Drug-resistant hypertension (RH) is a very high-risk condition involving many hypertensive patients, in whom primary aldosteronism (PA) is commonly overlooked. Hence, we aimed at determining if (1) adrenal vein sampling (AVS) can identify PA in RH patients, who are challenging because of receiving multiple interfering drugs; (2) AVS-guided adrenalectomy can resolve high blood pressure (BP) resistance to treatment in these patients.
Based on a pilot study we selected from 1016 consecutive patients referred to our Centre for ‘difficult-to-treat’ hypertension those with RH, for an observational prospective cohort study. We excluded those non-adherent to treatment (by therapeutic drug monitoring) and those with pseudo-RH (by 24-h BP monitoring), which left 110 patients who met the European Society of Cardiology/European Society of Hypertension (ESC/ESH) 2013 definition for RH. Of these patients, 77 were submitted to AVS, who showed unilateral PA in 27 (mean age 55 years; male/female 19/8). Therefore, these patients underwent AVS-guided laparoscopic unilateral adrenalectomy, which resolved RH in all: 20% were clinically cured in that they no longer needed any antihypertensive treatment; 96% were biochemically cured. Systolic and diastolic BP fell from 165/100 ± 26/14 mmHg at baseline, to 132/84 ± 14/9 mmHg at 6 months after surgery (P<10−4 for both) notwithstanding the fall of number and defined daily dose (DDD) of antihypertensive drugs required to achieve BP control (P<10−4 for both). A prominent regression of cardiac and renal damage was also observed.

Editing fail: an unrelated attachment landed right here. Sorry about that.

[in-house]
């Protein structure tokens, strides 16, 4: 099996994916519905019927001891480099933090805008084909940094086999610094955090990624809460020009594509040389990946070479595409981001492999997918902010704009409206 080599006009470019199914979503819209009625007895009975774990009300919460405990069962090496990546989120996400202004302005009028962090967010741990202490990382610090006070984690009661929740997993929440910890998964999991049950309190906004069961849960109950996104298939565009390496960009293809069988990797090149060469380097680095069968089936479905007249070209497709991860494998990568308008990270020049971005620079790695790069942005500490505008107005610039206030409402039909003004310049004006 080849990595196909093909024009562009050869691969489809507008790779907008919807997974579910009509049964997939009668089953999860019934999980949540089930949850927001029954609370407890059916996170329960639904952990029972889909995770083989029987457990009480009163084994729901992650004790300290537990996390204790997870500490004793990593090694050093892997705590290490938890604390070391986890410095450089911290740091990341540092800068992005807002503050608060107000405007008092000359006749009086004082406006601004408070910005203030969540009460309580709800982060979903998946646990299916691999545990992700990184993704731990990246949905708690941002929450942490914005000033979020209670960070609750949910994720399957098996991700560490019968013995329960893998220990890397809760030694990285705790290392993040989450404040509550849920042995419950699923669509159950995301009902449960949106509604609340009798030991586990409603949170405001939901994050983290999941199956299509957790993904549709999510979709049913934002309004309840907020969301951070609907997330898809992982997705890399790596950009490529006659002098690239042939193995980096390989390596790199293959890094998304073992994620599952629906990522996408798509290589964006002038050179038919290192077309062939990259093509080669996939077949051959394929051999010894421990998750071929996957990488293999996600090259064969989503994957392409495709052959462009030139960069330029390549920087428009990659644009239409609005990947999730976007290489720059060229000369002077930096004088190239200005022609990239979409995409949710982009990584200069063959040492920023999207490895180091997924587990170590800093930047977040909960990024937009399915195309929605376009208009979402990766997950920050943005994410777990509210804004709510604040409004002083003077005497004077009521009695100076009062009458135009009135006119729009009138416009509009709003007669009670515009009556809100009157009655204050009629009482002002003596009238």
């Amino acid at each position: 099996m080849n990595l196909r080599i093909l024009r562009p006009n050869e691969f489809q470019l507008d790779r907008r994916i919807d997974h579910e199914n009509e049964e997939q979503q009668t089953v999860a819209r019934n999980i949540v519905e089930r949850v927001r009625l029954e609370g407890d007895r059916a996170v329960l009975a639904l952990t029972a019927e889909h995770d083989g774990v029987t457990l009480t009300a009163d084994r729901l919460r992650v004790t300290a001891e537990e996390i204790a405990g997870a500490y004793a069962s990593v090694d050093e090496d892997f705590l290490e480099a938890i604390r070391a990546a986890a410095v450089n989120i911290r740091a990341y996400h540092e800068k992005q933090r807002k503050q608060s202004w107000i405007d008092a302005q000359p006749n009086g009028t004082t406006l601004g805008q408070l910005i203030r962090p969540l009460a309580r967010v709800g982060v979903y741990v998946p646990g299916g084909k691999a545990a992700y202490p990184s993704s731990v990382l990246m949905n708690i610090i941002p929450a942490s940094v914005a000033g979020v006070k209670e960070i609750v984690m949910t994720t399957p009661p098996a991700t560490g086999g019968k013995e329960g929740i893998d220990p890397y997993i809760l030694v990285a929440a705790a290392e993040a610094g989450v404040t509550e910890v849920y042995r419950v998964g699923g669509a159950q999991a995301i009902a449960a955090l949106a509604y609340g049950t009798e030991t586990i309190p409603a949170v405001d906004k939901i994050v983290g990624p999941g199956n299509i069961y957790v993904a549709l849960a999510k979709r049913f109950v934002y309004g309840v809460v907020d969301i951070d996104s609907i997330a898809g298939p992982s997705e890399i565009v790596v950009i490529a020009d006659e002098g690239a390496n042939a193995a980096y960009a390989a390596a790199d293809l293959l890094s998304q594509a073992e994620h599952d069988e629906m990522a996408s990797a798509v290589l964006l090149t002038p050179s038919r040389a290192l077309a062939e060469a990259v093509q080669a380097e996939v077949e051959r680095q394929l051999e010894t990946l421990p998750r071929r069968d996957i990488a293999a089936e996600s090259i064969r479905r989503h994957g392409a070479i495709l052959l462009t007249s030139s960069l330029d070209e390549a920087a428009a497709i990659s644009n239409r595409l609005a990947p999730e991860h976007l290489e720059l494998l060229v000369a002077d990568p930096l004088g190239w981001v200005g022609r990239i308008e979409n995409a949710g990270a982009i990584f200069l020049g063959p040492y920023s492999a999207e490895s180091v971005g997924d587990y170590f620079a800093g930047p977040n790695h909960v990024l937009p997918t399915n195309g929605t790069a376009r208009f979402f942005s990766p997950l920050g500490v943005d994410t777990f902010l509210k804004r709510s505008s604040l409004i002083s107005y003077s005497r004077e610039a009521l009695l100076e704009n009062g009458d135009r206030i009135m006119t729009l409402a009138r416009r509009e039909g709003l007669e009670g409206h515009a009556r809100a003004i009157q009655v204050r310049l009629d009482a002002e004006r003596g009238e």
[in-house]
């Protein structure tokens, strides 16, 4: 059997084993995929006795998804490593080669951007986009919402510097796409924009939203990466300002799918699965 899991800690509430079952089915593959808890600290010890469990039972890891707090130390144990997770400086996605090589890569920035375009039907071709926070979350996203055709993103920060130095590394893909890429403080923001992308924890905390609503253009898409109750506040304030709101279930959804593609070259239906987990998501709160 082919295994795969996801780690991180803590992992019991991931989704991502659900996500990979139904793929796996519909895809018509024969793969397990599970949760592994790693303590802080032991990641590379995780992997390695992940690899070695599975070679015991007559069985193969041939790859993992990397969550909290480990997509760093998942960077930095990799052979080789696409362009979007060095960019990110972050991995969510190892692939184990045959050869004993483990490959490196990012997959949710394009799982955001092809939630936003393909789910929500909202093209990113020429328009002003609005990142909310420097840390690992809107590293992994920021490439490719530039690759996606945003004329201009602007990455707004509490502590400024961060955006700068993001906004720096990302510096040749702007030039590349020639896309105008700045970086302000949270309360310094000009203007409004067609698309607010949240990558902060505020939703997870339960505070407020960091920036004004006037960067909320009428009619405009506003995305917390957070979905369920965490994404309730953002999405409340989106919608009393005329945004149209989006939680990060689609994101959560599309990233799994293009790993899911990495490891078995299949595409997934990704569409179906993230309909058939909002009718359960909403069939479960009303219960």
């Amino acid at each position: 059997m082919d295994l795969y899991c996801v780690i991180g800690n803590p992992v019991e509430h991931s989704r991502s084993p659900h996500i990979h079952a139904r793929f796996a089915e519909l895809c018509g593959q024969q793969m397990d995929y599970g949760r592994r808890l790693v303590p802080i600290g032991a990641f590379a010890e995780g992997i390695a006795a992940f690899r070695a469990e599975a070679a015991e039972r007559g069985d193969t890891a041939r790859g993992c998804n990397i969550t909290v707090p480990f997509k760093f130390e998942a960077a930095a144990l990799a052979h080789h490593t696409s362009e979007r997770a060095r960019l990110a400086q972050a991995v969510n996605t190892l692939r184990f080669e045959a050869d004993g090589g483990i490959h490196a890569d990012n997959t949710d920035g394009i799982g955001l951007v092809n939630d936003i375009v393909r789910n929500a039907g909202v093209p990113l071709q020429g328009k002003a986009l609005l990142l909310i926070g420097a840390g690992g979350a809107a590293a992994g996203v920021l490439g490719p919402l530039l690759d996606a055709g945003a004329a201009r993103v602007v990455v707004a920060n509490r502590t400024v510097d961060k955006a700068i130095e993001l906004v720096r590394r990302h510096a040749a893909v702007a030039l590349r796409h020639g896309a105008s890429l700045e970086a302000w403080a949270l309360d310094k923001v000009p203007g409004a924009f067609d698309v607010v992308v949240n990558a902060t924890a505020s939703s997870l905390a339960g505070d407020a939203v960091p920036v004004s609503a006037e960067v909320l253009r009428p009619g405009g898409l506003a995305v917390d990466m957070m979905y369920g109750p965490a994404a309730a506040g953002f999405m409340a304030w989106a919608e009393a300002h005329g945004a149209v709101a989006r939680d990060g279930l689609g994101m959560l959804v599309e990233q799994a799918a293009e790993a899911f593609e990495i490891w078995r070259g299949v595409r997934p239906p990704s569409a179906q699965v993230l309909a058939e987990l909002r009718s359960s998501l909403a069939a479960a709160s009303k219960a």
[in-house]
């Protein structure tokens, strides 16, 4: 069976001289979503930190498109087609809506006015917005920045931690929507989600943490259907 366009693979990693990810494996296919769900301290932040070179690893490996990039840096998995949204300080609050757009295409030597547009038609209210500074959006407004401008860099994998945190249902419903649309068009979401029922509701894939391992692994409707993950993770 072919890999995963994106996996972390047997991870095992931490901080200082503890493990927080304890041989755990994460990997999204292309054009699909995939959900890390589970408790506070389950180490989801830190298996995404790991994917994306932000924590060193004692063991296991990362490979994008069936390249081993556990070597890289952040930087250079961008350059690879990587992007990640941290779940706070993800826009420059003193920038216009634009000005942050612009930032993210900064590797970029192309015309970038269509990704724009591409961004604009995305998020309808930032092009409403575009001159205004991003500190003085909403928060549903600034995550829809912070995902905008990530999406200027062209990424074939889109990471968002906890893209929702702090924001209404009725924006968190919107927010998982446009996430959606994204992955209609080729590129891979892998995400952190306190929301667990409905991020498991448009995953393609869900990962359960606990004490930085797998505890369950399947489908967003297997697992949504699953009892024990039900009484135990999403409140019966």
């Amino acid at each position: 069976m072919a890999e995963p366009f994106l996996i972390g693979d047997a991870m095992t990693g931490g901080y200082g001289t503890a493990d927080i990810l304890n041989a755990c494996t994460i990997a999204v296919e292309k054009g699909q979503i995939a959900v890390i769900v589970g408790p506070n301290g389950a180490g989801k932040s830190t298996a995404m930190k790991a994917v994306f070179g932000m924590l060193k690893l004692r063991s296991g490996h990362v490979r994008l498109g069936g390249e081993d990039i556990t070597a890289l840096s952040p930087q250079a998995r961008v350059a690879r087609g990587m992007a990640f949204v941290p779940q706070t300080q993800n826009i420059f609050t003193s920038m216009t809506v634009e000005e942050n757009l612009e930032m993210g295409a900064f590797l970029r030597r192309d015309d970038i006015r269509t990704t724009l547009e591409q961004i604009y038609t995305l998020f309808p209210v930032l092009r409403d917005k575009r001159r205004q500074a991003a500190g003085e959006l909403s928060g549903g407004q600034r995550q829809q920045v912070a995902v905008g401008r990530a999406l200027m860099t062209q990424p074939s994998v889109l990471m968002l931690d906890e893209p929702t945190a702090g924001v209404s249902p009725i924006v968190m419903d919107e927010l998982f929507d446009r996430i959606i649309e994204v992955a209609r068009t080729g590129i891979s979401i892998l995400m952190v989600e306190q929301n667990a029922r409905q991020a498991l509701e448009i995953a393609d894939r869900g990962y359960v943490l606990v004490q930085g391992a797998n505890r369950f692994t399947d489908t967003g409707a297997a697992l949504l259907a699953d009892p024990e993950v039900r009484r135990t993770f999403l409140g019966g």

Thus, the present study shows the feasibility of identifying PA by AVS in RH patients, and of resolving high BP resistance to treatment in these patients by AVS-guided adrenalectomy.